Churchill Felllowship - There will be travels ahead
I am excited to finally be able to tell people that I have been awarded a 2019 Churchill Fellowship, as one of 150 new Churchill Fellows annoucned by the Winston Churchill Memorial Trust (WCMT) today.
Churchill Fellowships support UK citizens to travel the world, researching a topic of their choice. My Fellowship in the ‘Emergency Services’ category with the title 'Reviewing Intimate Partner Homicides: International Practice and Perspectives'. That means I will be investigating approaches to domestic / family violence death reviews. These kinds of reviews happen when someone is killed by a former or current partner (or a family member). In England and Wales, Domestic Homicide Reviews only became a statutory requirement in 2011, but they are important for a number of reasons. Domestic Homicide Review set out to understand what happened prior to a homicide, including looking at agency practice and what did and didn’t work. They aim to reduce the likelihood of future homicides by making recommendations to improve or develop practice and policy (locally, regionally and nationally). Domestic Homicide Reviews are also a chance to change the narrative around domestic homicide. Too often the story of a homicide as told in the media or the criminal justice process is focused on the perpetrator (something Dr Jane Monckton Smith has written about). Domestic Homicide Reviews can help address that balance, by trying to see the world through the eyes of the victim and also working with families and friends to understand what they knew, or what they think could have been different.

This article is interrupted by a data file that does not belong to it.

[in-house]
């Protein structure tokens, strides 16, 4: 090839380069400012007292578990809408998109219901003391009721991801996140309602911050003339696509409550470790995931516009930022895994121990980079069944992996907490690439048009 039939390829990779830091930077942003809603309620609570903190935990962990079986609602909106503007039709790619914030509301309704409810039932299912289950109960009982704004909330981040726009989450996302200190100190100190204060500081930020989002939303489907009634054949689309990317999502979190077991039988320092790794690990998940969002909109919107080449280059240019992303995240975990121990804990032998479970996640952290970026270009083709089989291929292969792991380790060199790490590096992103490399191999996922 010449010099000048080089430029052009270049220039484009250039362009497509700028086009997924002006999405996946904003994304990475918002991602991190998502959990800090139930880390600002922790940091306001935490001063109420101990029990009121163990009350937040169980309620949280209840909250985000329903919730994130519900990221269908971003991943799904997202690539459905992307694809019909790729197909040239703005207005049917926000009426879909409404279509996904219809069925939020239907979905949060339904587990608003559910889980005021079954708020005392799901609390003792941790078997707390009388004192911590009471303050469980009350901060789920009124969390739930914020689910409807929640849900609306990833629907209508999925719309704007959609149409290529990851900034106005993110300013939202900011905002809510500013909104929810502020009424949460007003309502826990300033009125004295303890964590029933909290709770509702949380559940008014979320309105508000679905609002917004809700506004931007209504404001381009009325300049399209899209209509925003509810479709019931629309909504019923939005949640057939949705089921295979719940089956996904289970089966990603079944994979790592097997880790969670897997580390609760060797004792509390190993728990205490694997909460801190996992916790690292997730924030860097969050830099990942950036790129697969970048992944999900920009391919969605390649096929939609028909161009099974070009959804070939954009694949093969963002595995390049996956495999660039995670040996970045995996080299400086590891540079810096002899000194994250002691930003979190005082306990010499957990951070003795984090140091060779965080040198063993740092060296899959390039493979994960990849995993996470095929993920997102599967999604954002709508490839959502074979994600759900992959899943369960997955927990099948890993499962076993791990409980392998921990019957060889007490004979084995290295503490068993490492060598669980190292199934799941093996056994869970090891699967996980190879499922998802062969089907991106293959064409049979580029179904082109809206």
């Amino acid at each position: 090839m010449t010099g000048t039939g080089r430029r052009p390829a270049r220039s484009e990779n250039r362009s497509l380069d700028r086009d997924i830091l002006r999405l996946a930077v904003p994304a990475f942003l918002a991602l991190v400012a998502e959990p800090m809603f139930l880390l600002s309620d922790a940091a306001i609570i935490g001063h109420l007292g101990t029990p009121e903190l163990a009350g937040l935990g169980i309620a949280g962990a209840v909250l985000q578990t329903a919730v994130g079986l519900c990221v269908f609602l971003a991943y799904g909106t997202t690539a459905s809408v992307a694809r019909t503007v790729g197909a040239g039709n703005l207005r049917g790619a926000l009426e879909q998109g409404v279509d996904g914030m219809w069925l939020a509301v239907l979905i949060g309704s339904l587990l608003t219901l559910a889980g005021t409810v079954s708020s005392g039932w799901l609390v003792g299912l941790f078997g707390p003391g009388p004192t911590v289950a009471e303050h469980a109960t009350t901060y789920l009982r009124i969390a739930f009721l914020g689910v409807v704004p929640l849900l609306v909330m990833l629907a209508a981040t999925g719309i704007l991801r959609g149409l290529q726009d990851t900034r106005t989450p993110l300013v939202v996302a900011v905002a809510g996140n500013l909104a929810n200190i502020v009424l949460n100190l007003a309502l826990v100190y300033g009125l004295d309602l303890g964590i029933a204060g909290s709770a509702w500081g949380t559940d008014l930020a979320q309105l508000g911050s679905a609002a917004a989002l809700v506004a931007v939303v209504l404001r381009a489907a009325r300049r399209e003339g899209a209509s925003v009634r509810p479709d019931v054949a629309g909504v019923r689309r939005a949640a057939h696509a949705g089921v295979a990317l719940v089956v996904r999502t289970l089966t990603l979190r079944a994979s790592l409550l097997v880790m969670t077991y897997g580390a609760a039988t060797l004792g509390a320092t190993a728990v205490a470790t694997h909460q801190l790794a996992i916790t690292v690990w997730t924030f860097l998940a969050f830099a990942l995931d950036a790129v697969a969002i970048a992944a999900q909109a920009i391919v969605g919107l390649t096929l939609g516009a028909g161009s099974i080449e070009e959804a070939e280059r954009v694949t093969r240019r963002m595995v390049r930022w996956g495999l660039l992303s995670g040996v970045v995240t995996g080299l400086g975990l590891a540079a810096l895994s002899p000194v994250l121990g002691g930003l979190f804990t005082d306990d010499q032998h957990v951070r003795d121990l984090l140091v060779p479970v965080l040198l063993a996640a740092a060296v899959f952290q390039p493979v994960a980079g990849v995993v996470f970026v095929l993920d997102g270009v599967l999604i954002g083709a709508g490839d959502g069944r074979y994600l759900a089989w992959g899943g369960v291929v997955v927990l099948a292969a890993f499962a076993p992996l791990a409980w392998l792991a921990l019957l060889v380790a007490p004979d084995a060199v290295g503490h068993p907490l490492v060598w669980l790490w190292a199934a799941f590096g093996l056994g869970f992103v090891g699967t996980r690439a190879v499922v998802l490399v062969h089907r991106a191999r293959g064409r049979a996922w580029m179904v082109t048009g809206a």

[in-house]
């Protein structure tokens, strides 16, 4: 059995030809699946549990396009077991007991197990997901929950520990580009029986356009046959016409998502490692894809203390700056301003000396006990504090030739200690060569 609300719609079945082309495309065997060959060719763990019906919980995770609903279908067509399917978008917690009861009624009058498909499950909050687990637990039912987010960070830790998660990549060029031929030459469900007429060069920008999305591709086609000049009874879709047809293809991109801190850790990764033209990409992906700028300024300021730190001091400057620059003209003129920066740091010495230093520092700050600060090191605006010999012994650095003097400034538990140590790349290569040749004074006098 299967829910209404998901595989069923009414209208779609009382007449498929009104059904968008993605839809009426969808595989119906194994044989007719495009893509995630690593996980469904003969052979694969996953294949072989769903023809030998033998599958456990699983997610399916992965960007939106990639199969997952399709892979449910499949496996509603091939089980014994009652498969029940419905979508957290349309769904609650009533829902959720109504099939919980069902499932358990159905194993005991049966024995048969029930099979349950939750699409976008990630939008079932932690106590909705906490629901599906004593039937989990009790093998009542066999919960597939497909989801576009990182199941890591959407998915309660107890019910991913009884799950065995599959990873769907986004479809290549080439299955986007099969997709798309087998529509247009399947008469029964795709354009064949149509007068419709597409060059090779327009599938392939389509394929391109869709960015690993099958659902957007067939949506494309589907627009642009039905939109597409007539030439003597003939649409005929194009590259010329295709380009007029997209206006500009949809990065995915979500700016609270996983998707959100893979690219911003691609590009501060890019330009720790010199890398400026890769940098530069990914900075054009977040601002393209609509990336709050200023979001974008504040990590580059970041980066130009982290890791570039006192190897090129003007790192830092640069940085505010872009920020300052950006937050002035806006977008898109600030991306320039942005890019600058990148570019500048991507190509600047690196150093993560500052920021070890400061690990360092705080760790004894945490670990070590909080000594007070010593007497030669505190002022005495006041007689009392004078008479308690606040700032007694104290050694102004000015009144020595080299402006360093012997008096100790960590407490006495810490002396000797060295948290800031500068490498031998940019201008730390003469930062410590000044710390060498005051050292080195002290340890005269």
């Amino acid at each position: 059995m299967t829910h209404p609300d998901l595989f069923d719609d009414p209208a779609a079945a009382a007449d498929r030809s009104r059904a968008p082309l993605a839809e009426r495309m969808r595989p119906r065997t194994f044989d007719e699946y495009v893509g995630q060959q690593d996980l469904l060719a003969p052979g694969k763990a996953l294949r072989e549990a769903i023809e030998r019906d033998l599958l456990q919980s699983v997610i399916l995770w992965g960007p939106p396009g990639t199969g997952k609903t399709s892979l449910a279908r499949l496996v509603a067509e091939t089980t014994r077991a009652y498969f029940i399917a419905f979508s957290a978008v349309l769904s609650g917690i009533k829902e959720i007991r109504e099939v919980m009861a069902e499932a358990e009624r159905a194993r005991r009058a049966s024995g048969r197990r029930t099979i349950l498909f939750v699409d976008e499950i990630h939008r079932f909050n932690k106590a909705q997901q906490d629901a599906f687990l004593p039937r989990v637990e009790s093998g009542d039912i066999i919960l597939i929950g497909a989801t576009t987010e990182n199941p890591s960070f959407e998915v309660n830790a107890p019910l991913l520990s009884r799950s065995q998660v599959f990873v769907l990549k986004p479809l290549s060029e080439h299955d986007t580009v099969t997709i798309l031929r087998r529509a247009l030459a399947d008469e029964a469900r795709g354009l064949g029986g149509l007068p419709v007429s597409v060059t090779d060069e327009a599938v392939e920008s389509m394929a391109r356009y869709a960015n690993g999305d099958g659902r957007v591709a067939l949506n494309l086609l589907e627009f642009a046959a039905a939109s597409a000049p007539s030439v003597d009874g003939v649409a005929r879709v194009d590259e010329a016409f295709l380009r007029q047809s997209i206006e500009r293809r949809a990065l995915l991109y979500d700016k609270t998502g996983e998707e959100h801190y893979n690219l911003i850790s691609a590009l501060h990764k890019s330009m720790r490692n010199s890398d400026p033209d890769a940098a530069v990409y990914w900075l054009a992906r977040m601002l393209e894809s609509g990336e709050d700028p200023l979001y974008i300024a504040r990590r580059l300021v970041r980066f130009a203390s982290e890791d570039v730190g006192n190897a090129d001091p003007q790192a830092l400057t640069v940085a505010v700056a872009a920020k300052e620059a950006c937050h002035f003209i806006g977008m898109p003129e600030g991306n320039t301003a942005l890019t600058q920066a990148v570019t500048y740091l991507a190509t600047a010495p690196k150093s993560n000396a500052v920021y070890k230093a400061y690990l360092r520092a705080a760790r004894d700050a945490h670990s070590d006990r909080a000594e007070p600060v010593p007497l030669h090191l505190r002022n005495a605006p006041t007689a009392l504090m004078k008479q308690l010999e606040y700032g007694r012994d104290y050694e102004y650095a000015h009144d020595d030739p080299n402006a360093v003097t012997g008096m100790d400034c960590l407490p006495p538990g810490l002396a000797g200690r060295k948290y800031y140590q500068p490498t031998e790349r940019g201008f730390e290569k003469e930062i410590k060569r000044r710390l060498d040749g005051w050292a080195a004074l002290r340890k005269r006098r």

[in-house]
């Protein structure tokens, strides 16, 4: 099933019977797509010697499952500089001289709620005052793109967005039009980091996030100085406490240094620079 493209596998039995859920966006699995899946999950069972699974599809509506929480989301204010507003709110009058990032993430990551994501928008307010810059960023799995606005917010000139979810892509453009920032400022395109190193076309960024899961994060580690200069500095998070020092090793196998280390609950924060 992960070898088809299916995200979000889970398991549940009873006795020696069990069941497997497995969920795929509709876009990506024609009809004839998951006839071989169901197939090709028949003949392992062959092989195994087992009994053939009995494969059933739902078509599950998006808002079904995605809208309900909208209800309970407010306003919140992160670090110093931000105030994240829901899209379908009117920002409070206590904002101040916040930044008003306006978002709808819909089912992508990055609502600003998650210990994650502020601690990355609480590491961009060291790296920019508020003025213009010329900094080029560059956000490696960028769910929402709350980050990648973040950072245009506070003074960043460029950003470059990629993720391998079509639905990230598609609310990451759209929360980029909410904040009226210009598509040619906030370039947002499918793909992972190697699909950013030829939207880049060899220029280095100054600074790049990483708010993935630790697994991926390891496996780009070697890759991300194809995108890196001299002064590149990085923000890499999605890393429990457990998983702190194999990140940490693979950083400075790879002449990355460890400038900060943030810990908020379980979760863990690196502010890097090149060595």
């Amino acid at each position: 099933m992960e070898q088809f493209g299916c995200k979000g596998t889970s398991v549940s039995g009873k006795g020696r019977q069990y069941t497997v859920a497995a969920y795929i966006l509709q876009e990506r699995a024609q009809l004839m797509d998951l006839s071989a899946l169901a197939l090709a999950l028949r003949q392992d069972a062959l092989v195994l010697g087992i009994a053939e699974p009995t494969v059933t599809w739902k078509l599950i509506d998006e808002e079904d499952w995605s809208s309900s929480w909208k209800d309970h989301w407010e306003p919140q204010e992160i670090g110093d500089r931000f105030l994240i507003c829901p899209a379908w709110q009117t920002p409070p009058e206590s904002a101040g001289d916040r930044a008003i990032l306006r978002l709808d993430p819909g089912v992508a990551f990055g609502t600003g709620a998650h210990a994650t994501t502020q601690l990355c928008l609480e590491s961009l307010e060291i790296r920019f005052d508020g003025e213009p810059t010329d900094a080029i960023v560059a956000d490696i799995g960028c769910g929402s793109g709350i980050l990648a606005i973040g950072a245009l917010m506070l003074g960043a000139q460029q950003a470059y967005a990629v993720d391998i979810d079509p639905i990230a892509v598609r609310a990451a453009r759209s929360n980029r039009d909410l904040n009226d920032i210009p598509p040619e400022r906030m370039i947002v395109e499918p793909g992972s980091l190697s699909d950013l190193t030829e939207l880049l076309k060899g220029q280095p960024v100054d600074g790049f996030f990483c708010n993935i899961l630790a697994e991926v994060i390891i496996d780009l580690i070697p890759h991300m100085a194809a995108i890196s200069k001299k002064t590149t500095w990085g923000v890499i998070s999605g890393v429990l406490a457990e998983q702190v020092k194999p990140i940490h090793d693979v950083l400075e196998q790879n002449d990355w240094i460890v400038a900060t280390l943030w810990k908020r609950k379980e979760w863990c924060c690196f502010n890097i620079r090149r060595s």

Australia, Canada, New Zealand, and the United States all conduct some form of domestic / family violence death reviews, and I will be exploring and comparing the different approaches in these four countries.
My particular focus is on how domestic / family violence death reviews are established and how they operate, including how they go about identifying learning and making recommendations to improve practice and policy. I’m particularly interested in the way that different countries approach the involvement of families and friends, as well as specialist domestic abuse services.
I will be travelling first to Australia and New Zealand in the Summer, before heading to Canada and the United States in the Autumn.
After my travels, I’ll write up my findings and make recommendations for improving Domestic Homicide Review here in the UK based on what I’ve learnt. In due course, I’ll publish that as a publicly available report through the WCMT.
But writing the report is only the start, as then I’ll begin the task of disseminating my findings and recommendations. I hope to do that by working with agencies that already lead the field in terms of Domestic Homicide Reviews (like AAFDA and Standing Together), as well as other charities in the domestic violence and abuse sector, and with government. I will also be speaking with people who, like me, chair Domestic Homicide Reviews here in England and Wales. I want to start a conversation about building a national network and thinking about how we can work together to share learning, best practice and work to the best possible standard. As there are conversations happening about Domestic Homicide Reviews in Scotland and Northern Ireland as well, perhaps I will be able to make links there too.